Costa Rica

Mine Ban Policy

Last updated: 18 December 2019


The Republic of Costa Rica signed the Mine Ban Treaty on 3 December 1997 and ratified it on 17 March 1999, becoming a State Party on 1 September 1999. Legislation to enforce the antipersonnel mine prohibition domestically was enacted on 17 April 2002.[1]

Costa Rica regularly attends meetings of the treaty, including the Third Review Conference in Maputo in June 2014, and more recently, the Seventeenth Meeting of States Parties in Geneva in November 2018, where it provided a general statement.[2] Costa Rica also attended the intersessional meetings in Geneva in May 2019.

Costa Rica previously served on the Committee on Victim Assistance (2014) and the Committee on Article 5 Implementation (2015–2016).

Costa Rica is party to the Convention on Conventional Weapons and its Amended Protocol II on landmines and Protocol V on explosive remnants of war. Costa Rica is also party to the Convention on Cluster Munitions.

Costa Rica has never used, produced, exported, or imported antipersonnel mines, including for training purposes.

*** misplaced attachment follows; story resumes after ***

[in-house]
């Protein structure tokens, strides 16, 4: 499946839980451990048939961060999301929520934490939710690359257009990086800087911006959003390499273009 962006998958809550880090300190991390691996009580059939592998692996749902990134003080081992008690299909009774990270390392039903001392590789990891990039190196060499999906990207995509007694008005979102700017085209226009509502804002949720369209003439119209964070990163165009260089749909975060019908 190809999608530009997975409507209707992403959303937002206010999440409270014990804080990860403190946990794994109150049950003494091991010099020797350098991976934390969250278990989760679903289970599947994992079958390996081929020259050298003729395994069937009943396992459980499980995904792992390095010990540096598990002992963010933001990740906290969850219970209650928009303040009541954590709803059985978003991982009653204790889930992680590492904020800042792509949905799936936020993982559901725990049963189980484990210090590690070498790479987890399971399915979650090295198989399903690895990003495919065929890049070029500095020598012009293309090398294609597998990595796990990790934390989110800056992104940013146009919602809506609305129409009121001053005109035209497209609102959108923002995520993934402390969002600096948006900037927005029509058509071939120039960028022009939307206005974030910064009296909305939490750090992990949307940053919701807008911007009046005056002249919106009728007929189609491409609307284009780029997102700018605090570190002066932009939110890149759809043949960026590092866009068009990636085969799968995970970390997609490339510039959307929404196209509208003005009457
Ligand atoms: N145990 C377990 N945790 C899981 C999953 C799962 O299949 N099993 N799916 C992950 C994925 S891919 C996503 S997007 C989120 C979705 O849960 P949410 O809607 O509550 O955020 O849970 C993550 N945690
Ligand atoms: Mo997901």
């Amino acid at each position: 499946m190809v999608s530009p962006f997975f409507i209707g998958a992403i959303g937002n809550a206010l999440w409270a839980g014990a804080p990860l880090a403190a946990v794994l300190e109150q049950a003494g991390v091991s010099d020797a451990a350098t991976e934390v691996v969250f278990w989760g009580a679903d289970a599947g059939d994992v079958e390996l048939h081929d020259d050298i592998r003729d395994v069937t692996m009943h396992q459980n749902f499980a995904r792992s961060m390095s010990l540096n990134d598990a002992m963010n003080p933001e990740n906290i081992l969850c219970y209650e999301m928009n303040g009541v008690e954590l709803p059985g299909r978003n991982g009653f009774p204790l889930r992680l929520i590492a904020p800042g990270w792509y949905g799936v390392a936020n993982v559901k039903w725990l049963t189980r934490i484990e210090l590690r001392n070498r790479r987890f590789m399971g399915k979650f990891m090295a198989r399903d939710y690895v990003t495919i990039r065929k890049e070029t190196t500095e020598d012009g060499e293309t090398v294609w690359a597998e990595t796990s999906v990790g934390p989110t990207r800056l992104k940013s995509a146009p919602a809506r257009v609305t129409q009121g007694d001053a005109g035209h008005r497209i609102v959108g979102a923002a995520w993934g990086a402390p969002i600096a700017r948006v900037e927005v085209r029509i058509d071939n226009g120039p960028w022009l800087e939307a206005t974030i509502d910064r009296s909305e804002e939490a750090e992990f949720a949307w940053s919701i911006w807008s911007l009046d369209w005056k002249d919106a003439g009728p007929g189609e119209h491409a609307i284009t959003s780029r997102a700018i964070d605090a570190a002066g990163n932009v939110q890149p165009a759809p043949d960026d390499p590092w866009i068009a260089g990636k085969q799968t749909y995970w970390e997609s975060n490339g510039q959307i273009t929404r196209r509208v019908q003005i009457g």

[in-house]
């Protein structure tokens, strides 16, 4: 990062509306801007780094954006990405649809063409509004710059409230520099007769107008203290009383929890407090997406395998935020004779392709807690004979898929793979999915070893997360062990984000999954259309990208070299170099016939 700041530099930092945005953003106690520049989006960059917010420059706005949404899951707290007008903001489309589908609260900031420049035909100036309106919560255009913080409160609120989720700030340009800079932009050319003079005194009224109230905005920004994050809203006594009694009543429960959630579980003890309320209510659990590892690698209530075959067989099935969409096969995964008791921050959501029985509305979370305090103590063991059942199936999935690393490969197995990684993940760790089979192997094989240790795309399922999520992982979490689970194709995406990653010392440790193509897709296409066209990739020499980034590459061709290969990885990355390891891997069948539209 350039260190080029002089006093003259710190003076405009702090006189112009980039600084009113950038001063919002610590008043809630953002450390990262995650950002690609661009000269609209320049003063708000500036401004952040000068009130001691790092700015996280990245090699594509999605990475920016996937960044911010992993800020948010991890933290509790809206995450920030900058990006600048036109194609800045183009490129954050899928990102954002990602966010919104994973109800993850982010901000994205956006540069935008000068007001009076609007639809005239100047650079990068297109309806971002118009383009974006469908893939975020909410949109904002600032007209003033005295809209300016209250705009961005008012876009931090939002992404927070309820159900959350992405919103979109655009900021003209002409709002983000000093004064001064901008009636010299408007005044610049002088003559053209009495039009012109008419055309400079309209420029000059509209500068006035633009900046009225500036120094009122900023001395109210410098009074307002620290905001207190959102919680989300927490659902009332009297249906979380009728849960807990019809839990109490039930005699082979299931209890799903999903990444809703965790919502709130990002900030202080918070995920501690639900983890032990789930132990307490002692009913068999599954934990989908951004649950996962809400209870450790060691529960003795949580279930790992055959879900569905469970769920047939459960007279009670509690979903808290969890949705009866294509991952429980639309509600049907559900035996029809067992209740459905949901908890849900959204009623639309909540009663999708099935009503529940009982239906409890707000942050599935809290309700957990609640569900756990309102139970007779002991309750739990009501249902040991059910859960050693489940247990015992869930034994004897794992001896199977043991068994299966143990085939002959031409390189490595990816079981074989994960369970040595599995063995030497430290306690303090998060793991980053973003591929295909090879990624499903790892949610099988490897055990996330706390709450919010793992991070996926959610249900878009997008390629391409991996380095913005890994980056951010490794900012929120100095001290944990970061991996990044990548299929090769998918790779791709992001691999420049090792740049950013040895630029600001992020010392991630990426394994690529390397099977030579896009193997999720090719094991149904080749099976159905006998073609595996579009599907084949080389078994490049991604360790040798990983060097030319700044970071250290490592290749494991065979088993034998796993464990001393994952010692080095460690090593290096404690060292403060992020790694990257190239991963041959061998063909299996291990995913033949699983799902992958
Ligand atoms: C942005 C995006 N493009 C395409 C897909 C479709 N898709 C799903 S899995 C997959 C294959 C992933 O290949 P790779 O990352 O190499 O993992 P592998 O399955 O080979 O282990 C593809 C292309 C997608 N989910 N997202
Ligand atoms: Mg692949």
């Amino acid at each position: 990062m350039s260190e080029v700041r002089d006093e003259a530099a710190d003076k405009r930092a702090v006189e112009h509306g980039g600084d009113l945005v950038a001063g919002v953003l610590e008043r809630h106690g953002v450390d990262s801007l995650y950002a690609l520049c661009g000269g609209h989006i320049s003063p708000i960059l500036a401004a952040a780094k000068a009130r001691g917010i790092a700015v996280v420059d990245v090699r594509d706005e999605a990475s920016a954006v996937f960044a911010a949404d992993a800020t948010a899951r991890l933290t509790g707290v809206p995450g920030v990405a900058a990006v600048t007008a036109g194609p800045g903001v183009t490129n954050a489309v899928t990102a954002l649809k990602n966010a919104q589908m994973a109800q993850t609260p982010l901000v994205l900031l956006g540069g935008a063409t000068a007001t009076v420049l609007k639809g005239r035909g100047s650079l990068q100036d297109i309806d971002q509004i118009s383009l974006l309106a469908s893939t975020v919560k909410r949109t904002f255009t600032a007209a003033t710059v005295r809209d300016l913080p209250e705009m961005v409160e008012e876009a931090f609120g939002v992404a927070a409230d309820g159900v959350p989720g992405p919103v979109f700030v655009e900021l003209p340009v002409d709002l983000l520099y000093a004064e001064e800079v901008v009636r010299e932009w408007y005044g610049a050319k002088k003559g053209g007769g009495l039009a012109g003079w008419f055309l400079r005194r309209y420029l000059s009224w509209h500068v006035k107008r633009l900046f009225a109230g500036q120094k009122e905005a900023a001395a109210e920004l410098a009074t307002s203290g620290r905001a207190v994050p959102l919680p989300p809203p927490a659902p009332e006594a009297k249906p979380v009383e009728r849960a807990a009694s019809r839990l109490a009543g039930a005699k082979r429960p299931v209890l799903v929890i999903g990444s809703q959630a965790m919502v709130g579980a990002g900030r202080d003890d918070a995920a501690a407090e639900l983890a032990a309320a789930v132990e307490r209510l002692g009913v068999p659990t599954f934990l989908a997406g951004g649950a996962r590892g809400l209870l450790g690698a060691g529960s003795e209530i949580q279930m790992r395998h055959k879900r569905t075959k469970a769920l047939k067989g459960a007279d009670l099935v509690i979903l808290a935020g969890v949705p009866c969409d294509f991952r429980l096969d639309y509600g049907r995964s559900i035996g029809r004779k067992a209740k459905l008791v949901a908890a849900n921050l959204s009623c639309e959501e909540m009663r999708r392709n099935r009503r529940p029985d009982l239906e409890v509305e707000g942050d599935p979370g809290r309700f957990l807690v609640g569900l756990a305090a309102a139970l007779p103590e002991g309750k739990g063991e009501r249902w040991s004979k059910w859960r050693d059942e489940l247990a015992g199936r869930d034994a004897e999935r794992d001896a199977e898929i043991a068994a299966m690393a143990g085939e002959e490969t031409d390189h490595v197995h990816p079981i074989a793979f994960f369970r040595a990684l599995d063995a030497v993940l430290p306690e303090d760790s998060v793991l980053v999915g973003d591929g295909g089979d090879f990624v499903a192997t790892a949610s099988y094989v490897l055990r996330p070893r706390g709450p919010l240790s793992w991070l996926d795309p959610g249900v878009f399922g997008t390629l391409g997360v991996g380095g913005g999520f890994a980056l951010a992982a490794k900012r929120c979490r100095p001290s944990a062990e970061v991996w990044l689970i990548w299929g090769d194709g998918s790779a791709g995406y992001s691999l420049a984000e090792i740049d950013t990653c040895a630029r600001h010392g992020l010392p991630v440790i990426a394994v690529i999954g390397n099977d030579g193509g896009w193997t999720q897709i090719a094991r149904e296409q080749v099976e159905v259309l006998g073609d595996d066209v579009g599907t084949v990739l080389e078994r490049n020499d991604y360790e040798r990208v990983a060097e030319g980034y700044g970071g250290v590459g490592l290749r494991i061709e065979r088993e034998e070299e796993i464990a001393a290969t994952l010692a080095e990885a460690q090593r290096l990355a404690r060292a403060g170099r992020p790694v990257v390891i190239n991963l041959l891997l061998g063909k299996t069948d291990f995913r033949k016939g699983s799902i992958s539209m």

Costa Rica’s northern border with Nicaragua was contaminated by mines laid by parties to the 1980s conflict in Nicaragua. In a ceremony on 10 December 2002, Costa Rica announced the completion of clearance in all known mined areas, well ahead of its 1 September 2009 Article 5 clearance deadline.

[1] The law comprehensively prohibits antipersonnel mines and provides for penal sanctions of 3–6 years imprisonment for violations, with the possibility of an increase of 25% in prison time if the antipersonnel mine is used to threaten national security, public infrastructure, or transport vehicles. See Artículo 6, “Delitos,” Ley 8231, “Prohibición de Minas Antipersonales,” 17 April 2002, and Diaro Oficial la Gaceta, Costa Rica, 17 April 2002.

[2] Statement of Costa Rica, Mine Ban Treaty Seventeenth Meeting of States Parties, Geneva, 26 November 2018.